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Glucarate estrogen blocker?


Senior Member
the idea that Glucarate favors estrogen blocking is widely spread on the net, but after reading available scientific papers abstracts, I am not convinced at all.

It is believed that Glucarate and its metabolite glucaro1.4 lactone are glucuronidase inhibitors (reverse the UDP-GT glucuronidation) and that glucarate is a UDP-Glucuronyl Transferase activator (this kind of enzyme binds hormones for subsequent elimination)….

My personal small experiment with glucarate produced warm feeling and breast pressure, so it doesn't completely fit with estrogen blocking.

In selfhacked it is only quoted as a possible glucuronidase inhibitor (but not as an UDP-GT activator), and this recent study shows that in fact glucarate could be an inhibitor of some UDP-GT:

Inhibitory Effects of Endogenous Linoleic Acid and Glutaric Acid on the Renal Glucuronidation of Berberrubine in Mice and on Recombinant Human UGT1A7, 1A8, and 1A9.
Yang N1, Li S1, Yan C1, Sun R1, He J1, Xie Y1, Peng Y1, Wang G2, Aa J2.


Berberrubine (BRB) has a strong lipid-lowering effect and can be extensively metabolized into berberrubine-9-O-β-d-glucuronide (BRBG) in vivo.

Recently, pharmacokinetics studies showed that the production of BRBG was significantly decreased in the urine of mice fed with a high-fat diet (HFD), indicating a decreased glucuronidation capacity.

Based on the UDP-glucuronosyltransferase (UGT) isoform identification, hepatic and renal microsomal incubation, glucuronidation was examined to suggest the metabolism of BRB in liver and kidneys.

The results showed that the renal UGT activity for metabolizing BRB markedly decreased, which may be highly related to the decreased expression and activity of renal Ugt1a7c.

Surprisingly, in vitro studies revealed neither BRB nor BRBG inhibited the renal UGT activity.

By employing an integrated strategy of metabolomics and pharmacokinetics, we identified and confirmed for the first time the inhibitory effect of some potential endogenous molecules on the renal glucuronidation of C57BL/6J mice, such as glutaric acid (GA) and linoleic acid (LA).

By employing recombinant human UGTs, we found that GA and LA efficiently affect the activity of recombinant human UGT1A7, 1A9, and 1A8 at their normal or abnormal physiologic levels in vivo.

GA (2 mM) markedly inhibited the activity of UGT1A7 by 89.4% and UGT1A9 by 32.8%.
The inhibition rates reached 99.3% for UGT1A9, 48.3% for UGT1A7, and 46.8% for UGT1A8 with LA at 200 μM.
It has been suggested that the endogenous molecules have the potential to affect the efficiency of glucuronidation, which might be a key factor contributing to individual differences in drug metabolism.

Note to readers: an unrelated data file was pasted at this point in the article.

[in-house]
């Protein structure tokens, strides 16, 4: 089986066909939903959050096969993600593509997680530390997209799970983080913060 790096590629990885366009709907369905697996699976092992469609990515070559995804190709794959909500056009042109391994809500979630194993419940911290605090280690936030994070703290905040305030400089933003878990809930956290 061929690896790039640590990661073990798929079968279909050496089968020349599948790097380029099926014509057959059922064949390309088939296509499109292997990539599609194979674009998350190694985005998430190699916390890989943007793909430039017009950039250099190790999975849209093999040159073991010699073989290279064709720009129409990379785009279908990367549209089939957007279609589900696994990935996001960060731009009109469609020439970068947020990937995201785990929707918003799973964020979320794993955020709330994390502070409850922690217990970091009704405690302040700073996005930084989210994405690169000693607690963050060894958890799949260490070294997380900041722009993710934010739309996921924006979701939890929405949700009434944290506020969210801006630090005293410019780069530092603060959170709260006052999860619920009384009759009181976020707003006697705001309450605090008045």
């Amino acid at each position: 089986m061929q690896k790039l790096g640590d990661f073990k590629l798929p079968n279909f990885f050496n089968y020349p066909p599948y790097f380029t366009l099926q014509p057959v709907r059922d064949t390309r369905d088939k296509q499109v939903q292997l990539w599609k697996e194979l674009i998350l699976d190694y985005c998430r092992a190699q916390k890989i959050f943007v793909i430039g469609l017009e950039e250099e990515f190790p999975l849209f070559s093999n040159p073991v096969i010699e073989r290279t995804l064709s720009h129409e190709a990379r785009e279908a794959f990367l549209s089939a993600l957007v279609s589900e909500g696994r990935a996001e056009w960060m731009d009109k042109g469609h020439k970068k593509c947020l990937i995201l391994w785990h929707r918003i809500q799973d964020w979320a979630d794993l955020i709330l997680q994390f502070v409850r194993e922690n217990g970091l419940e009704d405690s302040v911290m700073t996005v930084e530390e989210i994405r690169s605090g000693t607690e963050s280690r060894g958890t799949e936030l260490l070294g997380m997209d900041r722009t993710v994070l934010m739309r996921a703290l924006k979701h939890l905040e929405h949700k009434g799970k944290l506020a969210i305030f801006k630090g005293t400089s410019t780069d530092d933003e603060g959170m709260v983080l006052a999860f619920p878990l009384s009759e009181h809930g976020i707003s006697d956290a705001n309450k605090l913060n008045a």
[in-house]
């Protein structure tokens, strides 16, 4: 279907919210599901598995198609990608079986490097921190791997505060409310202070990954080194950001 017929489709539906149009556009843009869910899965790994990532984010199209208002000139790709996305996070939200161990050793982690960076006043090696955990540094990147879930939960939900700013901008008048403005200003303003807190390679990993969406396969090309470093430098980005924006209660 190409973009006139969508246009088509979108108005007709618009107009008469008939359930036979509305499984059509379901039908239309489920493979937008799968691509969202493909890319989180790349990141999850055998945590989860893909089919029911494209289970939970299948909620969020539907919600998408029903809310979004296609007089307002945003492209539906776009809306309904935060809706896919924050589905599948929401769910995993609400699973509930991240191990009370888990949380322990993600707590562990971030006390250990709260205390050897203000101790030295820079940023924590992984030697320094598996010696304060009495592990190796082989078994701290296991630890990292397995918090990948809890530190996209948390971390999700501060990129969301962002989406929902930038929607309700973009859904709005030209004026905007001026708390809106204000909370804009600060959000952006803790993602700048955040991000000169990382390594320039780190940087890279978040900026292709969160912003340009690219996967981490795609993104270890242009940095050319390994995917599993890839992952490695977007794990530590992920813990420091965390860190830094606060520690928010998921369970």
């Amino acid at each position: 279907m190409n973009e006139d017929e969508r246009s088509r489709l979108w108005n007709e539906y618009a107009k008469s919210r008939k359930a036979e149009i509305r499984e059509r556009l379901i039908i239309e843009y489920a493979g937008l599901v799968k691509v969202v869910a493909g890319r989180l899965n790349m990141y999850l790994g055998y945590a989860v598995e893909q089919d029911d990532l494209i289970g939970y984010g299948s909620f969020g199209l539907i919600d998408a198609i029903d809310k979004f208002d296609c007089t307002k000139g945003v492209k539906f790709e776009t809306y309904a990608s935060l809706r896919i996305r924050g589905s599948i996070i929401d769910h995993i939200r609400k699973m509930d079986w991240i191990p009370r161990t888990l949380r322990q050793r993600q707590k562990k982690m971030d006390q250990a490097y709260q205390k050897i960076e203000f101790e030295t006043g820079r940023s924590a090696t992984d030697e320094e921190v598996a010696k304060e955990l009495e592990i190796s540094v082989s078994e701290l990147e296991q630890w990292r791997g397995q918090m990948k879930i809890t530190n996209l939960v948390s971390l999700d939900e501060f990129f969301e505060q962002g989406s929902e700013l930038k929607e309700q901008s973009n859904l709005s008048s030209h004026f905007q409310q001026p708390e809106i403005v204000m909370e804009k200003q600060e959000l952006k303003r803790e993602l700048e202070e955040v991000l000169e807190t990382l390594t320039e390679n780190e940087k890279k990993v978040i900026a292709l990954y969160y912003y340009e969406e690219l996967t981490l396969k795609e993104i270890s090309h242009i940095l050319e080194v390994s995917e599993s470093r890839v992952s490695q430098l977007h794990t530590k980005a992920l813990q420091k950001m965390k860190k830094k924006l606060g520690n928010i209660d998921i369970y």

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Senior Member
This recent paper even states that saccharolactone (= Glucaro1.4 lactone) is not the glucuronidase inhibitor that the scientific community once thought!

Curr Drug Metab. 2018;19(4):304-309. doi: 10.2174/1389200219666171229232007.
Saccharolactone: The History, the Myth, and the Practice.
Argikar UA1.

Over the past two decades, saccharolactone has been routinely used in in vitro microsomal incubations, and sometimes in incubations with recombinant Uridine diphosphoglucuronosyl transferases (UGT) while investigating glucuronidation reactions. The addition of saccharolactone is aimed at completely inhibiting β-glucuronidases that may be present in the microsomes, in the anticipation of accurate identification and quantification of the formed glucuronide metabolites. Recent research has demonstrated that saccharolatone may not serve the intended objective, and may even lead to inhibition of certain UGTs.

This report investigates the historic evidence in the practice of saccharolactone addition in relation to β- glucuronidases and UGTs. The chemical nature and inhibition potency of saccharolactone are explored in an attempt to unravel the myth in its application. Finally, the collective evidence is discussed in an effort to provide guidance to drug metabolism scientists on the utilization of saccharolactone.

In-depth evaluation of the experimental evidence in the literature points toward a weak rationale for general in vitro application of saccharolactone.
Furthermore, inhibition of recombinant or microsomal UGTs by saccharolactone may be model dependent.

Overall, the integrated data suggests that saccharolactone should not be utilized in in vitro microsomal incubations with the objective of inhibiting β-glucuronidases.
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